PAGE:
Low light lens for XLH1S?


New member
This enquiry for a friend who is a novice and shoots only in automatic, but bought an XLH1S (because it was so cheap!) and is finding it difficult to get good concert shots in low light, even using the gain. I thought maybe a different lens would help. I know v. little about Canon. Any suggestions on the best lens he could buy to shoot orchestral concerts? Would need about 10X zoom minimium and wider wld be nice too, but excellent low light the priority.

Thanks for any input.
The XLH1 is a great camera, but it was never very good in low light situations. I used to use one for ENG style work and documentaries, and I always had a PAG light mounted on top for situations where I had no control over the lighting (the PAG light is great for doing interviews or filling a small room). For bigger events where there was inadequate lighting I would have to bring my own and set them up in advance, or speak to the event managers and try to get as many existing lights on as possible. If that is not possible then you need to work with the camera settings and make some compromises.

Lenses: Canon only ever released the 6x wide angle lens for this camera (other than the stock 20x) - the 6x is a bit faster and lets in a bit more light, but it is quite expensive. There are a number of other lenses that fit the camera from the older XL1 and XL2 series of cameras, although those lenses are not optimized for HD shooting.
Otherwise Canon made an EF adapter so that you could use Canon photographic lenses, however this was only ever really used by wildlife film makers with large telephoto lenses in daylight (there is a big crop factor involved).

So lenses are not really going to help you out, instead you need to focus on using light effectively with the camera.

That camera is not a camcorder, and as such it is not optimized for 'auto' use. To get the best results you need to shoot on full manual and dial in the settings for your specific circumstances. It only takes a little practice, and after 1 or 2 days playing with the settings and reading the manual he will be up to speed.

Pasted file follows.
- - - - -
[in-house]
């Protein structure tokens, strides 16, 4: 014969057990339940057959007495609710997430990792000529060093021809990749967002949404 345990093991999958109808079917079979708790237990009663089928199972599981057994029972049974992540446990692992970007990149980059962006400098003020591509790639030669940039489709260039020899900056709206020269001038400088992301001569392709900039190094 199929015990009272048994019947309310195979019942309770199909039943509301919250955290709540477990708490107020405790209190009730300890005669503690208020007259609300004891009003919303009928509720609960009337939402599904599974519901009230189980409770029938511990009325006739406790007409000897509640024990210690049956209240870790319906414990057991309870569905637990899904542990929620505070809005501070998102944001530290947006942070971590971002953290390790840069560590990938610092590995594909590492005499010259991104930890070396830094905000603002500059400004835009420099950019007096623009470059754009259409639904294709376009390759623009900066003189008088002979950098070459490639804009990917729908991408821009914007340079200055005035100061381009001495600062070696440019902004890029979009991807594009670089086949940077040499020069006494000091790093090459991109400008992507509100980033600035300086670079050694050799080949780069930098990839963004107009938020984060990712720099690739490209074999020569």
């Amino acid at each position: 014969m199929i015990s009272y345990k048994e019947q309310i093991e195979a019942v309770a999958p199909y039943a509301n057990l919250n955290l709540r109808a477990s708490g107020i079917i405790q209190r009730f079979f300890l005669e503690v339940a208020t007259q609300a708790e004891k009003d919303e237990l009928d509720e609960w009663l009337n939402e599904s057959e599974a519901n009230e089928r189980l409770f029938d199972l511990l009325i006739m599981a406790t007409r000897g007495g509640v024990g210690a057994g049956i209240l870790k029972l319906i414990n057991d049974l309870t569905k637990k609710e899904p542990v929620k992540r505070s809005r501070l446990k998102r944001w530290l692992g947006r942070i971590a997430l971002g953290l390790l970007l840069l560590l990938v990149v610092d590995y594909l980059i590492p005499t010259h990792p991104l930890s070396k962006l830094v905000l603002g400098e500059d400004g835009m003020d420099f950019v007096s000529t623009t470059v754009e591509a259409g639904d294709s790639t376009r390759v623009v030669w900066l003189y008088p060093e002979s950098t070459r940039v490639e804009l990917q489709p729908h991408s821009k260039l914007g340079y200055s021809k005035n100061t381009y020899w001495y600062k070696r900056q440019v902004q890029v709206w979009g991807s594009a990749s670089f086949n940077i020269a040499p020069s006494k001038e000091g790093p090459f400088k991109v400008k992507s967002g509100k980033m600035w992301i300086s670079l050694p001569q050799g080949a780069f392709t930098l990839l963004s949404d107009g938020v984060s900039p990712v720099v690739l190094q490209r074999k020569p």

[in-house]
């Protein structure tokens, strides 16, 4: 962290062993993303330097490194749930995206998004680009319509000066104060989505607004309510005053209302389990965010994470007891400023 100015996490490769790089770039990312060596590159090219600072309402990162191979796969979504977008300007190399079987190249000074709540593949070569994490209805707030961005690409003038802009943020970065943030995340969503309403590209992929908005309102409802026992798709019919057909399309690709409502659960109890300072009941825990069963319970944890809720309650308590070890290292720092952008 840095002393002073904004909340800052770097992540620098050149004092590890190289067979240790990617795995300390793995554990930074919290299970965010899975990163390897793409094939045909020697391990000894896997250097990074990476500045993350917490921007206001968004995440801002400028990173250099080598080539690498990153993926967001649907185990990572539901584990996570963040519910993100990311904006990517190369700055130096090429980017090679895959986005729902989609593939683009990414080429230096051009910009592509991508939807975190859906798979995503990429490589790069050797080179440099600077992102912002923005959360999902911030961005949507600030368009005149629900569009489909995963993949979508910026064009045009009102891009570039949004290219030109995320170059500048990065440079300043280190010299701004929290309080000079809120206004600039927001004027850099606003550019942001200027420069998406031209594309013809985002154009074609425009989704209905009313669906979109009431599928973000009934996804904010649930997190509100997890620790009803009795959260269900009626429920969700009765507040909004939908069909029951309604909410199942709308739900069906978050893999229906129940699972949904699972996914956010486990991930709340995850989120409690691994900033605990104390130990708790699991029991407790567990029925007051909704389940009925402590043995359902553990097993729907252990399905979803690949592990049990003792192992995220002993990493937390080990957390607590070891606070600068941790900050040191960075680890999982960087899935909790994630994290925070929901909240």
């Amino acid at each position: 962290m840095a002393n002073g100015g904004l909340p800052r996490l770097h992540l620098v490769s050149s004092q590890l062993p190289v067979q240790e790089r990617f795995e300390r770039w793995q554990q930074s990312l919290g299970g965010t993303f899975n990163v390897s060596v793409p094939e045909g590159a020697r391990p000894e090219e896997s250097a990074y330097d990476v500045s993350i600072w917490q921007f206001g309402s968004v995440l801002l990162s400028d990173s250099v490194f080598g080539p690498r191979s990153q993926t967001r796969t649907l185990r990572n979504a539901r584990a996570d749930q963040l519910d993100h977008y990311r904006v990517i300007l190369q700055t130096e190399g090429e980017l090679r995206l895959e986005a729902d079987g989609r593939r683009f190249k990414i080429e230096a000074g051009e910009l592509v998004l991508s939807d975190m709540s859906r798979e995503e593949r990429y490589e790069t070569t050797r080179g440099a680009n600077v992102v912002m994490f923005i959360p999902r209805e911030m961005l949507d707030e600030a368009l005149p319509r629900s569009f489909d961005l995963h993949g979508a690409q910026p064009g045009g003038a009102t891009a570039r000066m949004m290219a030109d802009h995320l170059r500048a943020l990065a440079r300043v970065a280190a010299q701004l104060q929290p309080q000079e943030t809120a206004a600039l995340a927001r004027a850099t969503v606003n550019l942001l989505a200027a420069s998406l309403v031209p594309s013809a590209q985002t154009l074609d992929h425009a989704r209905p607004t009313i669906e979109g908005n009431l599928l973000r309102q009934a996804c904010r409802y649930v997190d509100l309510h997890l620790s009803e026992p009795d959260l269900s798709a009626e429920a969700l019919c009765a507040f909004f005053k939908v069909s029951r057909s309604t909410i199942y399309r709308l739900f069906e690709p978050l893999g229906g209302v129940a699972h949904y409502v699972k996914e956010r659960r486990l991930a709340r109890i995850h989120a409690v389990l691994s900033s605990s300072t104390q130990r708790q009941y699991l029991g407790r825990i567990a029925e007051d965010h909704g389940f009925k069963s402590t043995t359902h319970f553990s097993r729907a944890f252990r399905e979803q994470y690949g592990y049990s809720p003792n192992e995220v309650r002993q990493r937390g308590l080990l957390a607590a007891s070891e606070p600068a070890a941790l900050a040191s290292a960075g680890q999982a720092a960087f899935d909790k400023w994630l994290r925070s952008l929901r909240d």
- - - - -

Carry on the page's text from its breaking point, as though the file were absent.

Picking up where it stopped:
In manual you only have a few things to worry about:

Focus - you can still select autofocus on the lens itself if you are not confident - the lens takes a while to hunt for the focus but gets there in the end. If the camera is locked off on a tripod you can select autofocus until the camera finds the focus, then slide the switch to manual (so now the focus is locked so the camera wont automatically hunt around anymore - though be careful not to bump the focus ring).

Shutter speed - select the shutter speed you need. Lower shutter speeds will let in more light (which is what you want for low light scenes), but it will also cause motion blurring, or trailing, if there is too much camera movement or movement of people. If you are filming concerts you can probably go quite low - but you need to eyeball this to see what is acceptable, the camera cant make that decision for you. I shoot in PAL so I would go down to a shutter speed of 25 for fairly static shots without any worries.

Gain - this is a noisy camera, so I always try to shoot at -3db or 0db. Putting the gain up seriously diminishes the quality of the footage, so gain should always be an option of last resort. The problem is that you dont see the effects of the gain in the viewfinder, it only becomes evident when you look at it on a computer or TV and see the horrible noise. However if you have to put up the gain you can reduce the effects by selecting ND2 in the Custom presets - ND1 and ND2 are Noise Reduction filters that can be turned on; I find that ND2 works better than ND1 under certain circumstances. *Note I'm not talking about the ND filters on the lens here (they should be off). Coring will also help, and turning down the sharpness.

Framerate: Shooting in interlaced (60i / 50i) will give you a bit more light to play with, although most people prefer to progressive framerates (24p / 25p).

Custom presets: Learn how to work with the settings and make custom presets. Some presets will help in low light situations. There are a list of user made presets that can be downloaded from dvinfo.net - but the only way to understand them is to fiddle with the settings.

Remember to white balance the camera (although the preset white balance settings actually work quite well, and the settings can be adjusted incrementally to different temperatures with the select dial.

Once he starts using the manual features he will unlock the full potential, the camera cant make these decisions for him in auto.
Thank you Simon for the comprehensive and useful response. I have copied all the info to my friend, and learned a couple of things myself.
No problem be sure to have a look at the presets at dvinfo.net - there are a great number of posts regarding that camera there that will also be valid to his work. Best of luck!
the 16x SD lens can hold a constant F 1.6, and it looks pretty damn good in HD, with the exception of full tele, which has a bit of portholing. (but still useable in my book)

Not all that wide though. 40 mm full-frame-ish equivalent